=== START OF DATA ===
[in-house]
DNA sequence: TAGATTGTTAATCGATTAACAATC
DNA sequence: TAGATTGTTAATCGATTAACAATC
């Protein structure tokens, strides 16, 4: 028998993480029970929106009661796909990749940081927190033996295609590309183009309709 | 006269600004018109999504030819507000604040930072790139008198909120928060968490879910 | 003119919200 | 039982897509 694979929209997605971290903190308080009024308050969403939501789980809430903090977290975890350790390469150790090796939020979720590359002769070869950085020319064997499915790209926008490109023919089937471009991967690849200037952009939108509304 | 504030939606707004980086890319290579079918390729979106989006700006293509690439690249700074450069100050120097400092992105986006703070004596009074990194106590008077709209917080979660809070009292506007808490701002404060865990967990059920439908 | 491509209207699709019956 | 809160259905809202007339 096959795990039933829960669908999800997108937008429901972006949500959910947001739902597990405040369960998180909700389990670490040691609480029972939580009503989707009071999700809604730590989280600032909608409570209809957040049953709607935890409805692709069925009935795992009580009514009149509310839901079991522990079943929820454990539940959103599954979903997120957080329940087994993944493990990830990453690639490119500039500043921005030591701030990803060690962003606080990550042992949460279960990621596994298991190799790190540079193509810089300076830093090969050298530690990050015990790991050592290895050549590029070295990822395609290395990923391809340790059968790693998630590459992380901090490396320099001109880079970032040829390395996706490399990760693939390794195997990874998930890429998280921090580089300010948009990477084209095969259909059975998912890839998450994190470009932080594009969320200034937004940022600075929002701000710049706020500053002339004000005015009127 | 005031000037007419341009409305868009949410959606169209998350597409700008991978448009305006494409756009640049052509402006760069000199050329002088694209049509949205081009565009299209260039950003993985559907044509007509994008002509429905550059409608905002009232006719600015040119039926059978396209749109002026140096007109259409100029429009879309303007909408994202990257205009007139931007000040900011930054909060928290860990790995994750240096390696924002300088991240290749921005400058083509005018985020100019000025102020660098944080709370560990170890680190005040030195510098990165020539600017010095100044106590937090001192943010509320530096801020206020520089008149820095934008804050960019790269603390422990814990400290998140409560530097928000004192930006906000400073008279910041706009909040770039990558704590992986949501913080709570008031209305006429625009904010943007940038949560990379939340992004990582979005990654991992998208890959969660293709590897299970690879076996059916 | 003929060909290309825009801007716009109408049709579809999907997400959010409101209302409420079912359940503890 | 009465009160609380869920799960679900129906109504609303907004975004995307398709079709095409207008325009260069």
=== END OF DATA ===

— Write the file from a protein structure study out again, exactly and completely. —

[in-house]
DNA sequence: TAGATTGTTAATCGATTAACAATC
DNA sequence: TAGATTGTTAATCGATTAACAATC
């Protein structure tokens, strides 16, 4: 028998993480029970929106009661796909990749940081927190033996295609590309183009309709 | 006269600004018109999504030819507000604040930072790139008198909120928060968490879910 | 003119919200 | 039982897509 694979929209997605971290903190308080009024308050969403939501789980809430903090977290975890350790390469150790090796939020979720590359002769070869950085020319064997499915790209926008490109023919089937471009991967690849200037952009939108509304 | 504030939606707004980086890319290579079918390729979106989006700006293509690439690249700074450069100050120097400092992105986006703070004596009074990194106590008077709209917080979660809070009292506007808490701002404060865990967990059920439908 | 491509209207699709019956 | 809160259905809202007339 096959795990039933829960669908999800997108937008429901972006949500959910947001739902597990405040369960998180909700389990670490040691609480029972939580009503989707009071999700809604730590989280600032909608409570209809957040049953709607935890409805692709069925009935795992009580009514009149509310839901079991522990079943929820454990539940959103599954979903997120957080329940087994993944493990990830990453690639490119500039500043921005030591701030990803060690962003606080990550042992949460279960990621596994298991190799790190540079193509810089300076830093090969050298530690990050015990790991050592290895050549590029070295990822395609290395990923391809340790059968790693998630590459992380901090490396320099001109880079970032040829390395996706490399990760693939390794195997990874998930890429998280921090580089300010948009990477084209095969259909059975998912890839998450994190470009932080594009969320200034937004940022600075929002701000710049706020500053002339004000005015009127 | 005031000037007419341009409305868009949410959606169209998350597409700008991978448009305006494409756009640049052509402006760069000199050329002088694209049509949205081009565009299209260039950003993985559907044509007509994008002509429905550059409608905002009232006719600015040119039926059978396209749109002026140096007109259409100029429009879309303007909408994202990257205009007139931007000040900011930054909060928290860990790995994750240096390696924002300088991240290749921005400058083509005018985020100019000025102020660098944080709370560990170890680190005040030195510098990165020539600017010095100044106590937090001192943010509320530096801020206020520089008149820095934008804050960019790269603390422990814990400290998140409560530097928000004192930006906000400073008279910041706009909040770039990558704590992986949501913080709570008031209305006429625009904010943007940038949560990379939340992004990582979005990654991992998208890959969660293709590897299970690879076996059916 | 003929060909290309825009801007716009109408049709579809999907997400959010409101209302409420079912359940503890 | 009465009160609380869920799960679900129906109504609303907004975004995307398709079709095409207008325009260069």